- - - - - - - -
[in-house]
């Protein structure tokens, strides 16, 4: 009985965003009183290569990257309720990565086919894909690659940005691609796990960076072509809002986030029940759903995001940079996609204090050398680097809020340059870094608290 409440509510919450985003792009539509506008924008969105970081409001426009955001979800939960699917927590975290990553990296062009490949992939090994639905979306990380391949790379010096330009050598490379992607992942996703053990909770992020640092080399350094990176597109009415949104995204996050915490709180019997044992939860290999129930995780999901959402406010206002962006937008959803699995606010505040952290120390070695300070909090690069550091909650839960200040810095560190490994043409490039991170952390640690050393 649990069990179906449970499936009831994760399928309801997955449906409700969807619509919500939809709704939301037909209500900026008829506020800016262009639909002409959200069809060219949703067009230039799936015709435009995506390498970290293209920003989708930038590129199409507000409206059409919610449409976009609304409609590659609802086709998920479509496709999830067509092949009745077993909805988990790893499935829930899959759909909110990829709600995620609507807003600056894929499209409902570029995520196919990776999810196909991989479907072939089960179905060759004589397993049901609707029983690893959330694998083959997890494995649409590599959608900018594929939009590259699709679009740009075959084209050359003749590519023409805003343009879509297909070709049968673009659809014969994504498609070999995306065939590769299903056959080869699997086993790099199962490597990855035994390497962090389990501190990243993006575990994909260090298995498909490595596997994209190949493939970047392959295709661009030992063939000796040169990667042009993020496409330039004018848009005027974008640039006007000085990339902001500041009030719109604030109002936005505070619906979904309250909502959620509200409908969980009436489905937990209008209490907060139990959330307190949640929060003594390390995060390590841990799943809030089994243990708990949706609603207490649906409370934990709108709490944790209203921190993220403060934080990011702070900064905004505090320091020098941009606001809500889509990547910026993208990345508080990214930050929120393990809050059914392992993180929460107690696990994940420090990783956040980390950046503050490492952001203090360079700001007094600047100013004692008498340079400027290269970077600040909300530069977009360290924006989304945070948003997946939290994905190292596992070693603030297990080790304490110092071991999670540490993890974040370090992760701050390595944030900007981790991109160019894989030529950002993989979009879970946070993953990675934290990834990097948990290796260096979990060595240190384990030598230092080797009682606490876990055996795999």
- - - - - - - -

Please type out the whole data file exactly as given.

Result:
[in-house]
């Protein structure tokens, strides 16, 4: 009985965003009183290569990257309720990565086919894909690659940005691609796990960076072509809002986030029940759903995001940079996609204090050398680097809020340059870094608290 409440509510919450985003792009539509506008924008969105970081409001426009955001979800939960699917927590975290990553990296062009490949992939090994639905979306990380391949790379010096330009050598490379992607992942996703053990909770992020640092080399350094990176597109009415949104995204996050915490709180019997044992939860290999129930995780999901959402406010206002962006937008959803699995606010505040952290120390070695300070909090690069550091909650839960200040810095560190490994043409490039991170952390640690050393 649990069990179906449970499936009831994760399928309801997955449906409700969807619509919500939809709704939301037909209500900026008829506020800016262009639909002409959200069809060219949703067009230039799936015709435009995506390498970290293209920003989708930038590129199409507000409206059409919610449409976009609304409609590659609802086709998920479509496709999830067509092949009745077993909805988990790893499935829930899959759909909110990829709600995620609507807003600056894929499209409902570029995520196919990776999810196909991989479907072939089960179905060759004589397993049901609707029983690893959330694998083959997890494995649409590599959608900018594929939009590259699709679009740009075959084209050359003749590519023409805003343009879509297909070709049968673009659809014969994504498609070999995306065939590769299903056959080869699997086993790099199962490597990855035994390497962090389990501190990243993006575990994909260090298995498909490595596997994209190949493939970047392959295709661009030992063939000796040169990667042009993020496409330039004018848009005027974008640039006007000085990339902001500041009030719109604030109002936005505070619906979904309250909502959620509200409908969980009436489905937990209008209490907060139990959330307190949640929060003594390390995060390590841990799943809030089994243990708990949706609603207490649906409370934990709108709490944790209203921190993220403060934080990011702070900064905004505090320091020098941009606001809500889509990547910026993208990345508080990214930050929120393990809050059914392992993180929460107690696990994940420090990783956040980390950046503050490492952001203090360079700001007094600047100013004692008498340079400027290269970077600040909300530069977009360290924006989304945070948003997946939290994905190292596992070693603030297990080790304490110092071991999670540490993890974040370090992760701050390595944030900007981790991109160019894989030529950002993989979009879970946070993953990675934290990834990097948990290796260096979990060595240190384990030598230092080797009682606490876990055996795999």